The Development of Respiratory and Diving Ability in the Bottlenose Dolphin Calves of Shark Bay, Western Australia
We examined the development of respiratory and diving competence in 44 wild bottlenose dolphin calves (Tursiops sp) in Shark Bay, Western Australia. Analyses of dive durations, dive patterns, and mother-calf synchrony show that the newborn period (0-4 mos.) is markedly different from all ages with both mother and calf diving only briefly (1 min. or less), suggesting that mothers adjust their diving behavior during this vulnerable period. In addition, calves gradually increased diving competence into the second year of life, as seen in increased dive durations and a greater proportion of deep dives; however, there were little changes in diving ability thereafter, even though the minimum weaning age is three (Mann et al. 2000). Thus, while diving competence may not be the final limit on weaning age it is likely a prerequisite for the development of other behaviors that ultimately limit weaning age.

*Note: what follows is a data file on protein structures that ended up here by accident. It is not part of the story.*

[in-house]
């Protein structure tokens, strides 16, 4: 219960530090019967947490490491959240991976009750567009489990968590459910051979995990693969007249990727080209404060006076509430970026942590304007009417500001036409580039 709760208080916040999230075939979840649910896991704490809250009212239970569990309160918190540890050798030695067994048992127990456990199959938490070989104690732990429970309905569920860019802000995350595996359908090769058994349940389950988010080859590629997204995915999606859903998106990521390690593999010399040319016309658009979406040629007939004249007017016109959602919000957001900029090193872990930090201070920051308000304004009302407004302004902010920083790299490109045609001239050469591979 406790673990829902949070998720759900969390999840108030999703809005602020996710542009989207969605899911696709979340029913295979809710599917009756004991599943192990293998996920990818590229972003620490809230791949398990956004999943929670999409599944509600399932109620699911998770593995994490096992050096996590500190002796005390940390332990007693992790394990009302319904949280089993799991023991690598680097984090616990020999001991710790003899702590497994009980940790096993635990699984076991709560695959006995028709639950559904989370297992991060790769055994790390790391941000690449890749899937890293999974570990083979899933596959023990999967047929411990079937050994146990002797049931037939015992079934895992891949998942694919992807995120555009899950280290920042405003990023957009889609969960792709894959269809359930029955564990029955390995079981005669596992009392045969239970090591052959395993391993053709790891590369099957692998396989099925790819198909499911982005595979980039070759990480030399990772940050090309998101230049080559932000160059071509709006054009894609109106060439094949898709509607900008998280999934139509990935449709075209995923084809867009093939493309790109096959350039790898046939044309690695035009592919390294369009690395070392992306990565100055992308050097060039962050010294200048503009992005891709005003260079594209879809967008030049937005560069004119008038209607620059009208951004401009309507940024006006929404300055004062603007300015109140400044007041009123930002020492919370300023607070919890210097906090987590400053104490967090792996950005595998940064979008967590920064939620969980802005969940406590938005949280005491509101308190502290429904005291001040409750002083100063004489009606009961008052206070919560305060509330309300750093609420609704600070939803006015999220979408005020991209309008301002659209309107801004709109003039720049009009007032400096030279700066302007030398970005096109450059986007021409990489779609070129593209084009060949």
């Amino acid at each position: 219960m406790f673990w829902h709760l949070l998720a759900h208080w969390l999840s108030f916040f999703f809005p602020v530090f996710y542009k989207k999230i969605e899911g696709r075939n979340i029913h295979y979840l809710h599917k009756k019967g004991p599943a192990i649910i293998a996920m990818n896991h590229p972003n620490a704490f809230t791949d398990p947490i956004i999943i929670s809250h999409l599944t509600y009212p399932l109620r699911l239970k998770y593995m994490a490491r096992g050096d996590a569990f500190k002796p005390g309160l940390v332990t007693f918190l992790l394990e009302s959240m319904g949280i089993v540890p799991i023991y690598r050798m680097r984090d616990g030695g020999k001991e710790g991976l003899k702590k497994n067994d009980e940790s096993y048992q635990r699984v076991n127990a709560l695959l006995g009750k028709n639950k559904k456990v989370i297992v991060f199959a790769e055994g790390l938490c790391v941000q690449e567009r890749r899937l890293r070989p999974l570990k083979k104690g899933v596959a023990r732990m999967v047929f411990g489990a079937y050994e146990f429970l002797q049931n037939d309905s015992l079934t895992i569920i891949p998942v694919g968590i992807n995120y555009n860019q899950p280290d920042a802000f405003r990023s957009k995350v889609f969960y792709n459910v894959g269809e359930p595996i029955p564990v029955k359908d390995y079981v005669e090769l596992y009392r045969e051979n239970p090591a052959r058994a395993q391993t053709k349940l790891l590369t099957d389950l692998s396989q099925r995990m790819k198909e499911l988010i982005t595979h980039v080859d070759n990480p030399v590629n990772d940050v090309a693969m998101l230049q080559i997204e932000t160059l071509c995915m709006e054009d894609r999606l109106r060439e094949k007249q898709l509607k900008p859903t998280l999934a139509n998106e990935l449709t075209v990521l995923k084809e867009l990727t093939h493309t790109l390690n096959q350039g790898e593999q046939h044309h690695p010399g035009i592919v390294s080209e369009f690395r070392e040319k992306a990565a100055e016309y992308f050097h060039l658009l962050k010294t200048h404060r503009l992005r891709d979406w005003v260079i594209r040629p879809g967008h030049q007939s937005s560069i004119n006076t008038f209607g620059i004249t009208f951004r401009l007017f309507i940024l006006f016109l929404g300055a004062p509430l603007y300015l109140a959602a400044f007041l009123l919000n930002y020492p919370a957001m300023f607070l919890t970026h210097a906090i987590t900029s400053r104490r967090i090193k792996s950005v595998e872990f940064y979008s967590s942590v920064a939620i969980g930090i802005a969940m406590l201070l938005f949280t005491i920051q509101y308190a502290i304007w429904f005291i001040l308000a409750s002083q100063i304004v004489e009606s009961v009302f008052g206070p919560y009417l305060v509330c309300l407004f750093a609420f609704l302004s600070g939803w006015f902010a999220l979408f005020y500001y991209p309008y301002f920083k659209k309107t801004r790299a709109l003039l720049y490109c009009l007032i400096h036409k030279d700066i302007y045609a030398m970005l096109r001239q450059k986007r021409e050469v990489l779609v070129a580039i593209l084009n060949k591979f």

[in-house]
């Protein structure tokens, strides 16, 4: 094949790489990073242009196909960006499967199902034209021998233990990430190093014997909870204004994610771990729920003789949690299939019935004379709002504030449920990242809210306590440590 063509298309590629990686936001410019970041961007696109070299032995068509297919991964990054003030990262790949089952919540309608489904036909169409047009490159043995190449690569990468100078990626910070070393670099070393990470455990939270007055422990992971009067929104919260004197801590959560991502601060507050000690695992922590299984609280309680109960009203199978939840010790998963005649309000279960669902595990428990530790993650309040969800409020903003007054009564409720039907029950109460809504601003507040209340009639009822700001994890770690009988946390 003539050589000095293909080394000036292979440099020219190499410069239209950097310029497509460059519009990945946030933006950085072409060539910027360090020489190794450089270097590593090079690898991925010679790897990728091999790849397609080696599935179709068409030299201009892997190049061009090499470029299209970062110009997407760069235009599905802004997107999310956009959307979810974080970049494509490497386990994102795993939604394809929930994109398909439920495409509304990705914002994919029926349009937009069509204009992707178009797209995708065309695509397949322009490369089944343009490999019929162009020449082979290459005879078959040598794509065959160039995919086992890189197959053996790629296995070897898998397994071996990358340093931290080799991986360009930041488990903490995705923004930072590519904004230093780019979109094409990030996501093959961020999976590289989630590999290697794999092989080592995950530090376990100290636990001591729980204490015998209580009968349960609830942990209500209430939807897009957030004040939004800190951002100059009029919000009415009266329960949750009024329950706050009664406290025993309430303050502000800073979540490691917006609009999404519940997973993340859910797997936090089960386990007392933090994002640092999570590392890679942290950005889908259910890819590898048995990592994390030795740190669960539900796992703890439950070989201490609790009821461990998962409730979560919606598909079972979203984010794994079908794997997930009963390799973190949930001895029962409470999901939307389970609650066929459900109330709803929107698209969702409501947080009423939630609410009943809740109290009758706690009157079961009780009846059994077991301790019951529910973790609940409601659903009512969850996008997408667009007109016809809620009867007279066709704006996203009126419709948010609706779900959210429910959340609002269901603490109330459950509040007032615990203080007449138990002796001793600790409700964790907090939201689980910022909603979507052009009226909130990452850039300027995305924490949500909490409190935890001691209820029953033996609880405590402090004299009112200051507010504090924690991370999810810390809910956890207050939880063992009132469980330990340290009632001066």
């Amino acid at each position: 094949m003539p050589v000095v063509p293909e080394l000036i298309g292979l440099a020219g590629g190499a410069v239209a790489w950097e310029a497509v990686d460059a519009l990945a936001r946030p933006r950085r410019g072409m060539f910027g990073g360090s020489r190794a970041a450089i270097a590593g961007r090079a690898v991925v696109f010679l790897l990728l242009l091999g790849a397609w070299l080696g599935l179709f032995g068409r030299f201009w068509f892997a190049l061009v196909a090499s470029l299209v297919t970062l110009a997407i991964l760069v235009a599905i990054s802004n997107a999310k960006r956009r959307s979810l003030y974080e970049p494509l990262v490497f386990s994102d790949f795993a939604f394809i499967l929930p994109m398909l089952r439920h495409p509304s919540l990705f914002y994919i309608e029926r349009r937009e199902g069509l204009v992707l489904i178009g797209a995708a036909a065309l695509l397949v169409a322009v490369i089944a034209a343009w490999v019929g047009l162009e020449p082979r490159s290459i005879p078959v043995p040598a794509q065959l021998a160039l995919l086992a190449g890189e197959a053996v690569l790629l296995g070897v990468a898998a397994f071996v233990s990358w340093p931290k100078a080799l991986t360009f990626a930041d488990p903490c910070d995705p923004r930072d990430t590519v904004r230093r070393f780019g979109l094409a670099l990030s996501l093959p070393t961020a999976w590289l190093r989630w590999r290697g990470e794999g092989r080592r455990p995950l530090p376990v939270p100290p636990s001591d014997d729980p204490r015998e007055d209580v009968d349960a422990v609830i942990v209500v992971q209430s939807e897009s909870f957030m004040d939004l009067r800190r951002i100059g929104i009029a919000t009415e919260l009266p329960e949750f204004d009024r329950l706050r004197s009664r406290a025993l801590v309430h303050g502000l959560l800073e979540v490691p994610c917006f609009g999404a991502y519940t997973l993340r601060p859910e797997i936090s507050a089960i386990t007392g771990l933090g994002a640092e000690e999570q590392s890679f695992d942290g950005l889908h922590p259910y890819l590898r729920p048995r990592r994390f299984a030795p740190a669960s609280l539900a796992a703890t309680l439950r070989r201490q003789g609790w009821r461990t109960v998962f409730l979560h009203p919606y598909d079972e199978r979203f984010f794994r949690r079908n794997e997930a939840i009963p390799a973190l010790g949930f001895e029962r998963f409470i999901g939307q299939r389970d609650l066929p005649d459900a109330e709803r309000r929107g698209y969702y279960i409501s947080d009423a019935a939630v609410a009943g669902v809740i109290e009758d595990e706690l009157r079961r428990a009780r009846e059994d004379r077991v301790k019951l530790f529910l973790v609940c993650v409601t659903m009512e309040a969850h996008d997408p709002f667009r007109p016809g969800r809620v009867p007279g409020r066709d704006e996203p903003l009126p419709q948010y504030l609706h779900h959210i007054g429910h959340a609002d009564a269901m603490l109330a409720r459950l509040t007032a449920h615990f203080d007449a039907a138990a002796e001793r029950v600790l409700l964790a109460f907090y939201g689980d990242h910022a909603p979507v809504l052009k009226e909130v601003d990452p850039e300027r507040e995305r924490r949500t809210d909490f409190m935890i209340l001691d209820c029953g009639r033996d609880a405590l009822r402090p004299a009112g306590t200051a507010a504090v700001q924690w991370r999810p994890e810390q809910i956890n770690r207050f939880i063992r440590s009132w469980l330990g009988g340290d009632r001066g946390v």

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Hovis, Kristin (2011-05)One of the most notable and rare features in animal societies is a high degree of fission-fusion (FF) in which individuals change group membership frequently. This temporal-spatial fluidity is presumed to confer reproductive ...
Age Determination, Life History and Juvenile Behavior in Bottlenose Dolphins (Tursiops sp.) in Shark Bay, Australia Krzyszczyk, Ewa Beata (Georgetown University, 2013)Although of theoretical interest, the juvenile period in mammals is a relatively neglected area of research. In large-brained and social mammals, such as bottlenose dolphins, where juvenile periods are prolonged, life ...